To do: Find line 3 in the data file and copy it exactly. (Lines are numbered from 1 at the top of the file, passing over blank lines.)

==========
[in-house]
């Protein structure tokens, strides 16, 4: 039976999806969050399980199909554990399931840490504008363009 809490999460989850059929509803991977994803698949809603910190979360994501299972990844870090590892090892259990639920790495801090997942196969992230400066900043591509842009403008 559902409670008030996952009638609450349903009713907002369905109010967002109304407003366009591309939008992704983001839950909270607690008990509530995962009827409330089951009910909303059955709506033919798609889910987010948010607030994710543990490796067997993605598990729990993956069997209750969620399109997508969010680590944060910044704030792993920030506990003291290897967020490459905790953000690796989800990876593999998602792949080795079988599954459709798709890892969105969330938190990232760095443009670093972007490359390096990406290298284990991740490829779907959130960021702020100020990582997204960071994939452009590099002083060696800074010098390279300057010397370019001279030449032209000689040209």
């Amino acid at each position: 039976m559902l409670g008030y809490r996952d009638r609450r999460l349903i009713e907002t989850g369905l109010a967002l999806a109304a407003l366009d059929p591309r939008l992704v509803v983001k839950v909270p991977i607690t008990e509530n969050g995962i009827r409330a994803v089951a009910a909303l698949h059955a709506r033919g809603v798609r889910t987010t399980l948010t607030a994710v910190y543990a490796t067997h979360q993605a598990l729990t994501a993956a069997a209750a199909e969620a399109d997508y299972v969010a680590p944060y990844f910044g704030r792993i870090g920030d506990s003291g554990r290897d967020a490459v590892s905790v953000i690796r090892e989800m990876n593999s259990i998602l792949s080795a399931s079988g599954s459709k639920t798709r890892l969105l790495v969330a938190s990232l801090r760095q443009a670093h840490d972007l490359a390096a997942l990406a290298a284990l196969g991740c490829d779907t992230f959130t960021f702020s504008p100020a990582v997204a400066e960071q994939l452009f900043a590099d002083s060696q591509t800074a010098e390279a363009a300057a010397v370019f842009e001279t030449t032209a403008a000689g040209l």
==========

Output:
């Amino acid at each position: 039976m559902l409670g008030y809490r996952d009638r609450r999460l349903i009713e907002t989850g369905l109010a967002l999806a109304a407003l366009d059929p591309r939008l992704v509803v983001k839950v909270p991977i607690t008990e509530n969050g995962i009827r409330a994803v089951a009910a909303l698949h059955a709506r033919g809603v798609r889910t987010t399980l948010t607030a994710v910190y543990a490796t067997h979360q993605a598990l729990t994501a993956a069997a209750a199909e969620a399109d997508y299972v969010a680590p944060y990844f910044g704030r792993i870090g920030d506990s003291g554990r290897d967020a490459v590892s905790v953000i690796r090892e989800m990876n593999s259990i998602l792949s080795a399931s079988g599954s459709k639920t798709r890892l969105l790495v969330a938190s990232l801090r760095q443009a670093h840490d972007l490359a390096a997942l990406a290298a284990l196969g991740c490829d779907t992230f959130t960021f702020s504008p100020a990582v997204a400066e960071q994939l452009f900043a590099d002083s060696q591509t800074a010098e390279a363009a300057a010397v370019f842009e001279t030449t032209a403008a000689g040209l």